Thoraco-omphalopagus Conjoined Twins: A Rare Case Report
Corresponding Author: Sarita Kumari, Department of Radiodiagnosis, Mahatma Gandhi Medical College and Hospital, Mahatma Gandhi University of Medical Sciences and Technology, Jaipur, Rajasthan, India, Phone: +91 9950791794, e-mail: email@example.com
How to cite this article Kumari S, Singh V, Mishra HK. Thoraco-omphalopagus Conjoined Twins: A Rare Case Report. J Mahatma Gandhi Univ Med Sci Tech 2018;3(3):102–104.
Source of support: Nil
Conflict of interest: None
Conjoined twins is a rare congenital malformation. It is a rare type of monozygotic monoamniotic monochorionic twins. Ultrasound is the standard investigation for fetal scanning. Here we present a case of conjoined twins diagnosed by transabdominal ultrasound examination at 23 weeks and 1 day gestation in a young female with a history of primary infertility and ovulation induction. They were joined at the chest and the abdomen and had one functional heart and one liver. The pregnancy was terminated by cesarean section at 23 weeks’ gestation, with the approval of the family.
Keywords: Conjoined twins, Monozygotic monoamniotic monochorionic, Thoraco-omphalopagus twins..
Conjoined twins also known as Siamese twins is a rare congenital human malformation. It is a rare type of monozygotic monoamniotic monochorionic twins. The first diagnosed case of conjoined twins was born in Siam in 1811 and hence the name Siamese twins. Both were males and lived for about 62 years. The incidence is very rare and reported to be between 1:33,000 to 1:165,000 pregnancies with 3:1 female predominance.1 Conjoined twins are not associated with maternal age or parity and has no genetic predisposition. It is due to incomplete splitting of monozygotic twins after 12 days of embryogenesis. On ultrasound, diagnosis can be suspected as early as 7 weeks of gestation.2 Morbidity and mortality are high with conjoined twins, hence antenatal diagnosis is important. All monozygotic twins should be screened for a possibility of conjointment. The common types of conjoined twins are thoracopagus and omphalopagus.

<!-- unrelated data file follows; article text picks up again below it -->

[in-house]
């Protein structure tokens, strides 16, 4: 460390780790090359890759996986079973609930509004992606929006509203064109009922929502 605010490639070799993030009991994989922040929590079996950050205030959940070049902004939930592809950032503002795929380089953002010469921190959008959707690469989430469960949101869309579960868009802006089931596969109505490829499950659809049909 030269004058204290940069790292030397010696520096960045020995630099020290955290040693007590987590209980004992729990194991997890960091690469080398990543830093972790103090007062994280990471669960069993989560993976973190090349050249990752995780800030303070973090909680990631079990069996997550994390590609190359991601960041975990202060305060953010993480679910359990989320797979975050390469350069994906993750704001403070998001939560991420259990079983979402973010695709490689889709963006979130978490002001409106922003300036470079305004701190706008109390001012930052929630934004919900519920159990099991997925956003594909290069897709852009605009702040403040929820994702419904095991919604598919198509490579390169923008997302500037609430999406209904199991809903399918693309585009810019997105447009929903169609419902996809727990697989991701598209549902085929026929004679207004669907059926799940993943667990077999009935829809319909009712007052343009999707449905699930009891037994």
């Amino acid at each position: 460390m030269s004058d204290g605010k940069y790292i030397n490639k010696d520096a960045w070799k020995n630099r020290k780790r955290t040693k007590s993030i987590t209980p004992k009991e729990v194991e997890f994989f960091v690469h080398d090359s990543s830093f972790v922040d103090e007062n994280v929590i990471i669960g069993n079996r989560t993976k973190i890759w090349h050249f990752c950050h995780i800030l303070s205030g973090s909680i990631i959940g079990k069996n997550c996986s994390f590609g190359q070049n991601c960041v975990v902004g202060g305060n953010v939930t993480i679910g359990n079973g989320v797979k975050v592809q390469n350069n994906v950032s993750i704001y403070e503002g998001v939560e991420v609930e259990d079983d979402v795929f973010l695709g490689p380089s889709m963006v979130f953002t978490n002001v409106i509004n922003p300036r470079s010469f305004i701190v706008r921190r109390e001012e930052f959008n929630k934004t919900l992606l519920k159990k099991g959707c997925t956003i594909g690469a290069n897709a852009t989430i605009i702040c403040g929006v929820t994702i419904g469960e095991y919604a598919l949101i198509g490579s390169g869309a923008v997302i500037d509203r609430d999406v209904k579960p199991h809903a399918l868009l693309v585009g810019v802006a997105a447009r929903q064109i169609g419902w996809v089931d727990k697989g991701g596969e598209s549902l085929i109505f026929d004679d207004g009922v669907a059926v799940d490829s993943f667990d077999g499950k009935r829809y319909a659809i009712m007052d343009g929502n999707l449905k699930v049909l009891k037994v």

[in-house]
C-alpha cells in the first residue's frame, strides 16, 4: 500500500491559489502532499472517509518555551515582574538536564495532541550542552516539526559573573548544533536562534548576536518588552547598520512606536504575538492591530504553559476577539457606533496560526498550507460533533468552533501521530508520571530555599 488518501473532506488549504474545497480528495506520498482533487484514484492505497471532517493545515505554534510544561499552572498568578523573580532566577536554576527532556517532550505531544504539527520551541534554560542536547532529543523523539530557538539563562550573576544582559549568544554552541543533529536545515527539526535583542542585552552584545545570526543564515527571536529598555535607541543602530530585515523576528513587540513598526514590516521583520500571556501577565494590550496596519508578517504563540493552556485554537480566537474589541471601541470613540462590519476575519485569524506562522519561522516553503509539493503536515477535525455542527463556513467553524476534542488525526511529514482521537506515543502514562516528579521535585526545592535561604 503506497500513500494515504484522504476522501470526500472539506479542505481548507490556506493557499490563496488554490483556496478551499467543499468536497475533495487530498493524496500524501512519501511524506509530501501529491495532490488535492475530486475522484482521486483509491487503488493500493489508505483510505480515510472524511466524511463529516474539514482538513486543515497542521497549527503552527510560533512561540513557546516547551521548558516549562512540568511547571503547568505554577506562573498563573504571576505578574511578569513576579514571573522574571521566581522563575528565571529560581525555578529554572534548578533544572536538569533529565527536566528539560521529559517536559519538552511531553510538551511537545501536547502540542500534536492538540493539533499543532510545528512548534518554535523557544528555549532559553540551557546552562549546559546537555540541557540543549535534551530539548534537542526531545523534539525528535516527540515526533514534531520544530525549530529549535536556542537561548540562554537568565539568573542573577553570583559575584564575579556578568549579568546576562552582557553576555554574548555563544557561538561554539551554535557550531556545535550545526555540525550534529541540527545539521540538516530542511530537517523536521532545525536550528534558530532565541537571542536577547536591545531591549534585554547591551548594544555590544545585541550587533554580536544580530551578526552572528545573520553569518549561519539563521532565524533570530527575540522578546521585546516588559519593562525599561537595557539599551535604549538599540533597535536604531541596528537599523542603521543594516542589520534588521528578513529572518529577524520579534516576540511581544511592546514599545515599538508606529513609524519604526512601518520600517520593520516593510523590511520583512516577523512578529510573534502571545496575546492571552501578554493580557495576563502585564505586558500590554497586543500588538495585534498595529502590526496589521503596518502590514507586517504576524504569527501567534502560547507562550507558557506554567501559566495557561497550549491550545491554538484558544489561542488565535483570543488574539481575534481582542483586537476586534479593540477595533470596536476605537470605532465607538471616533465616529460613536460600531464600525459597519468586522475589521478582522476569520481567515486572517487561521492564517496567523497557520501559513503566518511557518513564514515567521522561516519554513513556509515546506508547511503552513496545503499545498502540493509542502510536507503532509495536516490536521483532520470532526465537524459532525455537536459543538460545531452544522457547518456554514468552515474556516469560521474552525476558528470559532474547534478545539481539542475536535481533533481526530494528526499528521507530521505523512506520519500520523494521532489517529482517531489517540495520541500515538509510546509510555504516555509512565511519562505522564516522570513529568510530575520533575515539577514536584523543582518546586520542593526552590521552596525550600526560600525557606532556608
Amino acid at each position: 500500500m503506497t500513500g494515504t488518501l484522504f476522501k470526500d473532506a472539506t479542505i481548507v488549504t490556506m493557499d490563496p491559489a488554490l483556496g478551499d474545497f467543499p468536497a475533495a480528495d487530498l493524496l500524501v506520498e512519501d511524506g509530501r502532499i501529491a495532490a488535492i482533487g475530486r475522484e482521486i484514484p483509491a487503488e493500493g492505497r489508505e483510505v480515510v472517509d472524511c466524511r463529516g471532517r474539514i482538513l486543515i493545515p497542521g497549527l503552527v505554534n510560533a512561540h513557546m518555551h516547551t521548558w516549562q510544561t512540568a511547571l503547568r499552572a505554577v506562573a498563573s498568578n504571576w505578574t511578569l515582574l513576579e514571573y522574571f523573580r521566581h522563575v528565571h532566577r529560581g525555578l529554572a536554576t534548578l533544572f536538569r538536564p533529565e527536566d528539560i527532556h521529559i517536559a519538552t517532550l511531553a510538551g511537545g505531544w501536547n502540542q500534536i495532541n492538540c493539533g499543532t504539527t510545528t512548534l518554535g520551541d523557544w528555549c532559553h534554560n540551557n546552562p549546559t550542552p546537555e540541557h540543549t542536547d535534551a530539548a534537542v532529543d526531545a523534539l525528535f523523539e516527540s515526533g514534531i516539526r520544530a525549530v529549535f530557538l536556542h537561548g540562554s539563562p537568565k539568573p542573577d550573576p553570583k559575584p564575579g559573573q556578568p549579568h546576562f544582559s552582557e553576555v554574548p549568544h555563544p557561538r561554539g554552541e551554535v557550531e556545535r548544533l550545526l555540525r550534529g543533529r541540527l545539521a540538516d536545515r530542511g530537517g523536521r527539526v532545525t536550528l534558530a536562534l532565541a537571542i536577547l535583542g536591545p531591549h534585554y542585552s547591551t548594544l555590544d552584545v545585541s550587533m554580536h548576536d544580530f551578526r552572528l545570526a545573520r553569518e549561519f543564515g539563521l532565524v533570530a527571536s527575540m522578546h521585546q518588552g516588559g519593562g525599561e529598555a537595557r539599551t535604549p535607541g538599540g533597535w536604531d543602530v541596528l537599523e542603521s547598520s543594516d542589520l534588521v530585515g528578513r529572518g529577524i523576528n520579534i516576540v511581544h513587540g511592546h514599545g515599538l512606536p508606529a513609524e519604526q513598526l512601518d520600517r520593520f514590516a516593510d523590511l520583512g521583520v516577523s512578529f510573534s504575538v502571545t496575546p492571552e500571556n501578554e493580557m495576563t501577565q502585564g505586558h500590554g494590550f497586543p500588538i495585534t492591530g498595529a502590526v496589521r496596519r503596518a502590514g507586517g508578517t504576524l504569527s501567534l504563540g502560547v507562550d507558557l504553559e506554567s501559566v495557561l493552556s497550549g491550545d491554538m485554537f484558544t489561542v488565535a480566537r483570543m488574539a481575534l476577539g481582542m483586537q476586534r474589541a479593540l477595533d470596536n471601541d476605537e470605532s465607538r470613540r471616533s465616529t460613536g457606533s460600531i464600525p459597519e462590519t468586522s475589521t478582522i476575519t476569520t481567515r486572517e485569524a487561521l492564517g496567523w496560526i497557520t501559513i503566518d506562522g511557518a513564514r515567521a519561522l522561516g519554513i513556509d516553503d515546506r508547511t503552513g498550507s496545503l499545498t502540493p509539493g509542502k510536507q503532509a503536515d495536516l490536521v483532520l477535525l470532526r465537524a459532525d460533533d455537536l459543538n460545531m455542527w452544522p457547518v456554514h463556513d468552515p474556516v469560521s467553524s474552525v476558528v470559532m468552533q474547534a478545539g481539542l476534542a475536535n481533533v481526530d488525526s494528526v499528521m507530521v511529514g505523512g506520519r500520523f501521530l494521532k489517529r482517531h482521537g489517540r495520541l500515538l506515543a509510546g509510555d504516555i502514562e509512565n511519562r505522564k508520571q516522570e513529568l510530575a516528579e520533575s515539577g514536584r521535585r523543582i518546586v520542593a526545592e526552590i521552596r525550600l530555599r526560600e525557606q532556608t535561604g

MATERIALS AND METHODS
A 28-year-old female with a history of primary infertility with ovulation induction was referred to our department for anomaly scan at 23 weeks’ and 1 day of gestation by last menstrual period (LMP).
Following this a real-time B-mode ultrasonography (USG) was done.
The equipment used are the following:
- Voluson S6 (GE) ultrasound machine with 3D probe.
- X-ray. Machine 300 MA Allengers machine.
A 28-year-old female with a history of primary infertility with ovulation induction had come for antenatal anomaly ultrasound scan at the radiology department of our hospital at 23 weeks’ 1 day of gestation. Transabdominal scan showed monoamniotic–monochromic conjoined twins joined at the chest and the abdomen (thoraco-omphalopagus) with two separate spines, stomach bubbles, urinary bladders, a single liver (Figs 1 and 2), and a single functional heart (Figs 3 and 4) with fused unilateral upper and lower limbs (Figs 5 and 6). Single-limb deformities were noted in fetus B. Both the fetal heads were found to be at the same level. Gestational age of the fetuses were 22 weeks 1 day (by USG) (Figs 7 and 8). After proper counseling, lower segment cesarean section was conducted on the patient at 23 weeks of gestation (Fig. 9). Gross examination (Fig. 10) of the fetus confirmed the diagnosis of thoraco-omphalopagus conjoined twins.